Tuesday, November 05, 2019

On Reviews and How to Read them in the era of Influencer Marketing

Today the average service/medical business has become savvy to consumer marketing techniques and some use social media including Yelp, Google. Facebook for managing their online business presence. Consumers also depend on these reviews a lot.

So the question is how do you assess whether a Dentist/Framing Shop/Other Service business is actually going to be trustworthy in the long term and treat you as a long-term customer from Day 1?

The old school way of getting a referral from your trusted contact is always the best but people move jobs, homes, cities. It's not always an option. I've got a few thoughts on what works and what doesn't that's grounded in reverse engineering marketing techniques I have seen.

Typically, the source of the reviews matters. How is the review company/website making money - look to understand this to understand whether you can trust the reviews?

Second, look for the number of reviews. If it's not over 20+ - either the business is new/doesn't care/hasn't modernized/not a place you want to go since people have avoided giving reviews.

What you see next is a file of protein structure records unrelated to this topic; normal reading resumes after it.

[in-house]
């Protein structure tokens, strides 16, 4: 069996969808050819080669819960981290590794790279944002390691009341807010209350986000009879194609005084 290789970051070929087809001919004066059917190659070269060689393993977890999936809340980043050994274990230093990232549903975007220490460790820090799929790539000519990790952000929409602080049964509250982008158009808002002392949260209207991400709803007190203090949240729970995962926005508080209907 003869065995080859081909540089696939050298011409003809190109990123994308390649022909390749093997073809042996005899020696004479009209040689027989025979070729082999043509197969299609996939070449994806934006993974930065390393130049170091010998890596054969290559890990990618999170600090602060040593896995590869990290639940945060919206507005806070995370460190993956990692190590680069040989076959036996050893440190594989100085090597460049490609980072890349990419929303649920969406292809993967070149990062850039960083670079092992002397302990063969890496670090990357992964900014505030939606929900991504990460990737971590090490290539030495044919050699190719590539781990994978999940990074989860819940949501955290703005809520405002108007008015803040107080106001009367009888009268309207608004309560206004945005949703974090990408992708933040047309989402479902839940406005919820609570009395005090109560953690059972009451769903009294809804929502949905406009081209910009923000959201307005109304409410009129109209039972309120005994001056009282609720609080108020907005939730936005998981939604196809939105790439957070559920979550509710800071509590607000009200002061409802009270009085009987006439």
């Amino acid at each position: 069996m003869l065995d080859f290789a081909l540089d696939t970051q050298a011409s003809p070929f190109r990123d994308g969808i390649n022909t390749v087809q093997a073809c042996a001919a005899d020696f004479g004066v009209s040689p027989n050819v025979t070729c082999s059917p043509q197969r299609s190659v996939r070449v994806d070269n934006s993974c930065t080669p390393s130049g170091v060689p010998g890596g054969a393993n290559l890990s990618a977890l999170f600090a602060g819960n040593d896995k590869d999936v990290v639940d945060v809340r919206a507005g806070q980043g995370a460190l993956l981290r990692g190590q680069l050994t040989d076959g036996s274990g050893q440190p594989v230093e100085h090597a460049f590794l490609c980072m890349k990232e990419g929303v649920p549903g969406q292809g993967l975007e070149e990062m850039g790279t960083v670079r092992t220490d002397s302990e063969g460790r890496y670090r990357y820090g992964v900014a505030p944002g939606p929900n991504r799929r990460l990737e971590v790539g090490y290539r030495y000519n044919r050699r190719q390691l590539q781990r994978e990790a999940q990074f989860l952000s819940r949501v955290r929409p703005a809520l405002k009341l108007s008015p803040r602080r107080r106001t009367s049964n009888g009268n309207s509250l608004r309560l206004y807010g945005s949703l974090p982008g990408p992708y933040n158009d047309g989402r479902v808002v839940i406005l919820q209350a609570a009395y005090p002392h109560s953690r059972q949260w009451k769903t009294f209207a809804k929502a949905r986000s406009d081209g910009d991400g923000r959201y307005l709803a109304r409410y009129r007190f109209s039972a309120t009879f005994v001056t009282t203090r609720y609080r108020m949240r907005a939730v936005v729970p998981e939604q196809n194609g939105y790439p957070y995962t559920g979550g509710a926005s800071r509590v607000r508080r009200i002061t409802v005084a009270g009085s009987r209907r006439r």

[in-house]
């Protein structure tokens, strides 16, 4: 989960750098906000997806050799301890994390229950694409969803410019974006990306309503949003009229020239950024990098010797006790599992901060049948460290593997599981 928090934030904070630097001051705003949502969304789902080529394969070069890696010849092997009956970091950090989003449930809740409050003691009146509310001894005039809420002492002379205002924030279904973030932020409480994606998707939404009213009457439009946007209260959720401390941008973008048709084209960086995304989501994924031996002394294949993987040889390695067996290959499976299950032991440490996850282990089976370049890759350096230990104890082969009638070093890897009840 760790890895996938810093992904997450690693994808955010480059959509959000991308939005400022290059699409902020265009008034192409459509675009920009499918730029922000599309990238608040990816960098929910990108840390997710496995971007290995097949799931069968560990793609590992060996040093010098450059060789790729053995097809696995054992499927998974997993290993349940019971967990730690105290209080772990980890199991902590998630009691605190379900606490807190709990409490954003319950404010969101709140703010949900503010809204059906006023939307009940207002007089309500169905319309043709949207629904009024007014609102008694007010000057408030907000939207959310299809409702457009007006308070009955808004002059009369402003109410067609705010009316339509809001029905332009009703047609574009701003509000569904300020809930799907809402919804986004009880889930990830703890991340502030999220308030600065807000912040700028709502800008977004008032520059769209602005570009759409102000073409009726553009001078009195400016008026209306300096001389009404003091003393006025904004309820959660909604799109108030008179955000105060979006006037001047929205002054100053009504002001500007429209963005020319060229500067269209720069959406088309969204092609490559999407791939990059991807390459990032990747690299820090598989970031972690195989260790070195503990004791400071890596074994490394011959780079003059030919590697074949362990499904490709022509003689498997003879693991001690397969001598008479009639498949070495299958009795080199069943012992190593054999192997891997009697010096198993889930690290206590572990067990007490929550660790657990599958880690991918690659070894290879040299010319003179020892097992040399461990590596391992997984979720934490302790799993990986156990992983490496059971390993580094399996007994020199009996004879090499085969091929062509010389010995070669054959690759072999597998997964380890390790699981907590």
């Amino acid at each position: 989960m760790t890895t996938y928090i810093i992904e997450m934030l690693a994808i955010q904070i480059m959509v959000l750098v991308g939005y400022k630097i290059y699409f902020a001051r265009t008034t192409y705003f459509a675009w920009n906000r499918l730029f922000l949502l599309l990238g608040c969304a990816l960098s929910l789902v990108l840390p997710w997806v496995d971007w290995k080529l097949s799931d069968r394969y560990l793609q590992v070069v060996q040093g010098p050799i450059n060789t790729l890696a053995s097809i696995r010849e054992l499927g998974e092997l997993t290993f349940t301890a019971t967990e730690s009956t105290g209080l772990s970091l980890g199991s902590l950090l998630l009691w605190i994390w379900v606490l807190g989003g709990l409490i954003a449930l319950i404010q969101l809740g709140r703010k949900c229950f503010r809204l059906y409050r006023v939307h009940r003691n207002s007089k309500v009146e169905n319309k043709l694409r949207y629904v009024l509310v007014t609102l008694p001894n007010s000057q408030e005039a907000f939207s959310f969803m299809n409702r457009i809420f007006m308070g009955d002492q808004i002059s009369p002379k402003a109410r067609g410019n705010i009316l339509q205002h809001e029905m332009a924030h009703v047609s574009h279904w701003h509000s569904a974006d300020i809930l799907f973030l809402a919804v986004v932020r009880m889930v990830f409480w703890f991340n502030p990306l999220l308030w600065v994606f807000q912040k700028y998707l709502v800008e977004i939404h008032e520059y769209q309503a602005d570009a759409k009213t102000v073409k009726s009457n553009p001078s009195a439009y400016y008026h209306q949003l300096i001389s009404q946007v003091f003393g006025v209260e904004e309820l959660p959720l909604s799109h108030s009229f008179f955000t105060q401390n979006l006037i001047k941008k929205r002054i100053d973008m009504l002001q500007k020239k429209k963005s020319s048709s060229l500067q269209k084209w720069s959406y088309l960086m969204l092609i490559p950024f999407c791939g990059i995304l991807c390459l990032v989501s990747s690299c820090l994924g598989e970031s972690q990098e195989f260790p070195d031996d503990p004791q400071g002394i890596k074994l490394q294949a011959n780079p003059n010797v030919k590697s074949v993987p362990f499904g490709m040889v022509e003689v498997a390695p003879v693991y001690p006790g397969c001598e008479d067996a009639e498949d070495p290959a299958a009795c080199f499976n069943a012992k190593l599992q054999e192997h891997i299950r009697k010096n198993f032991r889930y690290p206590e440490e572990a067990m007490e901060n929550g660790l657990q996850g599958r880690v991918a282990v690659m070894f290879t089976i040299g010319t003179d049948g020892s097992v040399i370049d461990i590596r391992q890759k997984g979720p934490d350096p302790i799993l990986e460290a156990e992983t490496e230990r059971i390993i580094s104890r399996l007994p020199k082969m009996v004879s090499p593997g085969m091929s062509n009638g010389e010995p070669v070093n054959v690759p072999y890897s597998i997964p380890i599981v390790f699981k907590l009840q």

Third, look for the quality of reviews. Typically, fake reviews are easy to spot since they look very similar, have users that seem to be reviewing a host of items and don't have a clear digital profile. Reviews also fall into two categories - the 1-2 star reviews or the 5-star reviews. They are both worth reading to understand what drove the low ratings and why someone took the time to write them. The business response, in this case, is also telling. For the five star reviews, there are three ways this could occur - paid, asked for by business owner from a happy customer, self-written. Try to find the self-written ones, the more there are, the more likely the ratings truly reflect the business. The happy customer requested reviews are also OK but should be a secondary source of confirmation.

Also, completely avoid influencer marketing - paid reviews/promotions are usually a red flag.

Finally, after you have shortlisted your business/company etc., give them a call and interact with them to get a sense of your own.

Putting all this together usually avoids bad experiences with businesses.